For me the question is a “how”. How can we, the people, secure our economic rights? We must go beyond “asserting” our economic rights and instead take action to “secure” them. Much work has been done on what those new economic rights should be. Personally, I believe a universal basic income is necessarily one of the rights that we should secure. It is now time, however, to plan out our journey and work out how we can claim and enforce our economic rights.
Tim Hollo’s essay was a delight to find. What a relief to see such important truths voiced in a prominent arena. To point out that the cause of the ecological crisis is culture, not choices; that the crisis will only be averted by undermining and ultimately replacing the dominant culture; that making a tactical choice to endorse the existing culture, in any instance, harms the crucial long-term project of deep cultural change; that among the most damaging aspects of existing culture are its tendencies towards hyper-individualist self-maximising dominion; that this culture is actively created and maintained by those who benefit from it, by marketing and political messaging — these are insights that ecologically aware people commonly hold. But, especially in this era of so-called pragmatism, rarely are they set out explicitly and systematically, as Tim has done. Hopefully Tim’s essay can serve as a reminder for the green movement to step back from time to time and refocus on our underlying task. Continue reading →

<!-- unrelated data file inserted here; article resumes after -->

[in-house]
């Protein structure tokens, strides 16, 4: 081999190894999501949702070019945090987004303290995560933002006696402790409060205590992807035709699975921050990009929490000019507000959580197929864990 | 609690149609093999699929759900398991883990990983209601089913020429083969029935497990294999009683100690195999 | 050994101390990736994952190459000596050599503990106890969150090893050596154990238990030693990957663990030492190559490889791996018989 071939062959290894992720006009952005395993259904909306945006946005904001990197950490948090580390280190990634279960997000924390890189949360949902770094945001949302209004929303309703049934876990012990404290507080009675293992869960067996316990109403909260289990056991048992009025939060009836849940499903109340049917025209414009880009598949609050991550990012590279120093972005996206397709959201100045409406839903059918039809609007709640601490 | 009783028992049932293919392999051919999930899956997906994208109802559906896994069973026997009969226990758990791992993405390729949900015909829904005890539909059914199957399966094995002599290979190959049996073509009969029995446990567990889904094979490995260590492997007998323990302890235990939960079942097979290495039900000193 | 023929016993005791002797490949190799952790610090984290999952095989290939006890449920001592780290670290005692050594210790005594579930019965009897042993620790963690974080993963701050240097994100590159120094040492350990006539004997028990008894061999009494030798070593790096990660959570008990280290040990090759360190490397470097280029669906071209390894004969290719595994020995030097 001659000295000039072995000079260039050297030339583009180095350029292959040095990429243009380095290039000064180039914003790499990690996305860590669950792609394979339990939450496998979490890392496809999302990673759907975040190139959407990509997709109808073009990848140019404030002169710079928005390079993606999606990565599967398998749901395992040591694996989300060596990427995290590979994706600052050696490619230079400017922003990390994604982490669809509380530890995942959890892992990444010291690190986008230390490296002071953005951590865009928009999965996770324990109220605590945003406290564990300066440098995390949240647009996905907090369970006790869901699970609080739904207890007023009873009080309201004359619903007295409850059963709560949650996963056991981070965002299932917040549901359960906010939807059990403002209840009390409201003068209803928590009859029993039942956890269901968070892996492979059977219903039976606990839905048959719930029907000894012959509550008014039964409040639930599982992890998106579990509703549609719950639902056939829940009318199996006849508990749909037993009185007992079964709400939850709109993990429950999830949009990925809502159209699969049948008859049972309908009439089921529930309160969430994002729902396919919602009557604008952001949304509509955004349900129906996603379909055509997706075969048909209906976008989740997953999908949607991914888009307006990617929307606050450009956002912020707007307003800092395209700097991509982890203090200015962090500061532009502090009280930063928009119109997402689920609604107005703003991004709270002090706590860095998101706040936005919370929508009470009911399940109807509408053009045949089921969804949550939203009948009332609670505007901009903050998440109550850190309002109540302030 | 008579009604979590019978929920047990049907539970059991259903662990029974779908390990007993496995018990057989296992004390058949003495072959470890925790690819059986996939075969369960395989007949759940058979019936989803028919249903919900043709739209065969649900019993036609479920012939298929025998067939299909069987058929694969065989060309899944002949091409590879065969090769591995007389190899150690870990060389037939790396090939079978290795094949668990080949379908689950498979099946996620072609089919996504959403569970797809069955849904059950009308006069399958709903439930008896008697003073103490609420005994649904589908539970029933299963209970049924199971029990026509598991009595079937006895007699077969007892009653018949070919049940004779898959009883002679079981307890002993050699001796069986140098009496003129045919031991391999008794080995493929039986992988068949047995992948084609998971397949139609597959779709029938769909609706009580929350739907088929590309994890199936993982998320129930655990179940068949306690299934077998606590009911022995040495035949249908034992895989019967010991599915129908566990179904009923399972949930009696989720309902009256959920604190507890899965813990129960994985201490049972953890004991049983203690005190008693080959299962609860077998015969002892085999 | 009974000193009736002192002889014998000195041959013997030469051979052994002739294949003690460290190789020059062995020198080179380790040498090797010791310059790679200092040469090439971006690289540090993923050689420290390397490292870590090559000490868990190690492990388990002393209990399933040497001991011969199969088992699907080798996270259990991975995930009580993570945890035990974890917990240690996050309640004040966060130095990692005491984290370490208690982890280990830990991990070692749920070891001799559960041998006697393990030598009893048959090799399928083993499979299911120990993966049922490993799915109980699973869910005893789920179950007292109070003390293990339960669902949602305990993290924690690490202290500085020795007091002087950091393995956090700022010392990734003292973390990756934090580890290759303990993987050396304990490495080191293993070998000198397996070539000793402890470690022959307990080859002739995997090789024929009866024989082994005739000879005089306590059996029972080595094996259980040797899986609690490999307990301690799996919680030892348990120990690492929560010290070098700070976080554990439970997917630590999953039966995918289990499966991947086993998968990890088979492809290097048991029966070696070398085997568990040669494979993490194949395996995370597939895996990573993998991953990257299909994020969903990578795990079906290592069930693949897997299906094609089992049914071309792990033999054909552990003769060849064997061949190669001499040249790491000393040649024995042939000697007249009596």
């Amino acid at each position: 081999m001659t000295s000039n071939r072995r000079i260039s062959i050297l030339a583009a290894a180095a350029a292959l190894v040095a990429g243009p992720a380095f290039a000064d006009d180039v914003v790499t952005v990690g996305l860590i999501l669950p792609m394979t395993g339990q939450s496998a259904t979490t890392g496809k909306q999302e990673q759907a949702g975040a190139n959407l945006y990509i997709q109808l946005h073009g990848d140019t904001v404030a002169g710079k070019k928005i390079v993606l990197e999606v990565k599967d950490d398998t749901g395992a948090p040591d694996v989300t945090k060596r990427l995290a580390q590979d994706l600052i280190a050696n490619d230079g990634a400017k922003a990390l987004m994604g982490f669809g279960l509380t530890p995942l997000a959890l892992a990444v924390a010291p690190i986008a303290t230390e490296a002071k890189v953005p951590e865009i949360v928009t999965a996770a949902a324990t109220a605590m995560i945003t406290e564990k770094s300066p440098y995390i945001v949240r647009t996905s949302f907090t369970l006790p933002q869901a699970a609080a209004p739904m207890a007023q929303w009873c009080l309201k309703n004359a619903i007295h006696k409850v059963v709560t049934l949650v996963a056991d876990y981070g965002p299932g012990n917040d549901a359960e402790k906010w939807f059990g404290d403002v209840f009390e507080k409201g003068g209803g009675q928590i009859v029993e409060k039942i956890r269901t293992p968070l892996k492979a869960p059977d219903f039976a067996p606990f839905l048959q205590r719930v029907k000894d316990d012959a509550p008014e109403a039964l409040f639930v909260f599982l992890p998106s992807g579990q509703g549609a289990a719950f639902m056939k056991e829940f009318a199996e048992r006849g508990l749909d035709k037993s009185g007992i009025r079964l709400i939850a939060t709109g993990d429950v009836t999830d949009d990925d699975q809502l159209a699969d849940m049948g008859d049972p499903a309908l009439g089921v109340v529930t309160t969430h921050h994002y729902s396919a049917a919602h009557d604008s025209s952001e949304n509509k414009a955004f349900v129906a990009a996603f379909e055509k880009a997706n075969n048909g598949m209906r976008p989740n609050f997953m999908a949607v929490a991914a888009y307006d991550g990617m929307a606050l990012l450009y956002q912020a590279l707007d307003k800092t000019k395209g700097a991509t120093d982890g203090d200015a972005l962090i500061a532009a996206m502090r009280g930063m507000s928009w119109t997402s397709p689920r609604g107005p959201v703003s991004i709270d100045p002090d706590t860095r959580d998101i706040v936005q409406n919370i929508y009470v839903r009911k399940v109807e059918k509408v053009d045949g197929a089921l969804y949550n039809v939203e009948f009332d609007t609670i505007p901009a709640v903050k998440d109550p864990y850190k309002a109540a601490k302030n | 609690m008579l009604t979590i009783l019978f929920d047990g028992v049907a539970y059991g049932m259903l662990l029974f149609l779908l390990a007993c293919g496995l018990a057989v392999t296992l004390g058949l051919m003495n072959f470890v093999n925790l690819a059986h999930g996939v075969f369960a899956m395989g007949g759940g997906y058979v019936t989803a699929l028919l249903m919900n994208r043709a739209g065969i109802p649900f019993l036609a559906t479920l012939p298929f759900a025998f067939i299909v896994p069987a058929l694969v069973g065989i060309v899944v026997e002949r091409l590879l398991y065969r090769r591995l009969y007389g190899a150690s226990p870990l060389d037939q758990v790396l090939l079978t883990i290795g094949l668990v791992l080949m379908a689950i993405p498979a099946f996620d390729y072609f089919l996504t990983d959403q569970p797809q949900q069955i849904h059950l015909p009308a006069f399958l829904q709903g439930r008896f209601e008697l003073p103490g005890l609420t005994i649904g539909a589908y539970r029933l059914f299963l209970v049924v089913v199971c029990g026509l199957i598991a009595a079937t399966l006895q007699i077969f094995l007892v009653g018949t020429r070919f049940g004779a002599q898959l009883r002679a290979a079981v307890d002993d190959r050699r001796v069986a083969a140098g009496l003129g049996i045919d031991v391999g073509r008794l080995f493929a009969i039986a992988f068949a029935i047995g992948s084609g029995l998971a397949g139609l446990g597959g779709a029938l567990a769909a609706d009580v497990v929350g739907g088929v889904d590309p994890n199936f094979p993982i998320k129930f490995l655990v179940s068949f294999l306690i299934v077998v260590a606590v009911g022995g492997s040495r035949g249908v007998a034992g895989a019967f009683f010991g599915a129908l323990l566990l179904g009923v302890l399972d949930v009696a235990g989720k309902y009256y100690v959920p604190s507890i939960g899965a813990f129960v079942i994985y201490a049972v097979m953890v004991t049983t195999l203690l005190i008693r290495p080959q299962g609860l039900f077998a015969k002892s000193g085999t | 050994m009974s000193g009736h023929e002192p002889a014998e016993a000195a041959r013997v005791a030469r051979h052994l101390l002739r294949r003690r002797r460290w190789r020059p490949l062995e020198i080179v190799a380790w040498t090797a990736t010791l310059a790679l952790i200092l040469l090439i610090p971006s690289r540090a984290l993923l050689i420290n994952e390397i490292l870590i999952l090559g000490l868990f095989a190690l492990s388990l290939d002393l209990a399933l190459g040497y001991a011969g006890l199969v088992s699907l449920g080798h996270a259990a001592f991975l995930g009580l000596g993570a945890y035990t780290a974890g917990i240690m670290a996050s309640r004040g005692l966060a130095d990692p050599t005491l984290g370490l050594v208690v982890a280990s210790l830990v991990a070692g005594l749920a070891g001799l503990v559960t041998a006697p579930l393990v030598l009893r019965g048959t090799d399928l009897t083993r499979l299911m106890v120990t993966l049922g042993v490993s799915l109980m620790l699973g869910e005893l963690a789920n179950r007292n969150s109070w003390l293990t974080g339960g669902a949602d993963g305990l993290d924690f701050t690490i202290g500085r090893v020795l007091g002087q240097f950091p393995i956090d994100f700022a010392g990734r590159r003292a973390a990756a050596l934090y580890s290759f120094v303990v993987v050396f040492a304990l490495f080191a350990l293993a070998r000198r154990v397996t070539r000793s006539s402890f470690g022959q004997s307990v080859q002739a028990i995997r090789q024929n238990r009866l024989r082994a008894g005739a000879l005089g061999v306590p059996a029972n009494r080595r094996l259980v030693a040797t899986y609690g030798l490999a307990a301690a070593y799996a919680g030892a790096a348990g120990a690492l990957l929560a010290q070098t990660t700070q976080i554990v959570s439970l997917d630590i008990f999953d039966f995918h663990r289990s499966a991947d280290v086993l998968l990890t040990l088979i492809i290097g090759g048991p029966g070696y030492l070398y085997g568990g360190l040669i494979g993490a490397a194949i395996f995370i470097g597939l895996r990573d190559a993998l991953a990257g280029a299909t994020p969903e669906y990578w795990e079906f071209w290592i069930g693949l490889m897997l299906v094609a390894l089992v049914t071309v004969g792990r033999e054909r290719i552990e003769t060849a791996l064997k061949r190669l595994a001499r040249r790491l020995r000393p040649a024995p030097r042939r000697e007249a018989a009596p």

While not a direct response to Tim’s essay, the following article from David Holyoake, from a new UK arts activist collective, Forever Swarm, explores similar themes from a UK perspective. The article was first published in Voices, Global Call for Climate Action 7 April 2015.
Arts and culture – the missing link to winning the climate fight Continue reading →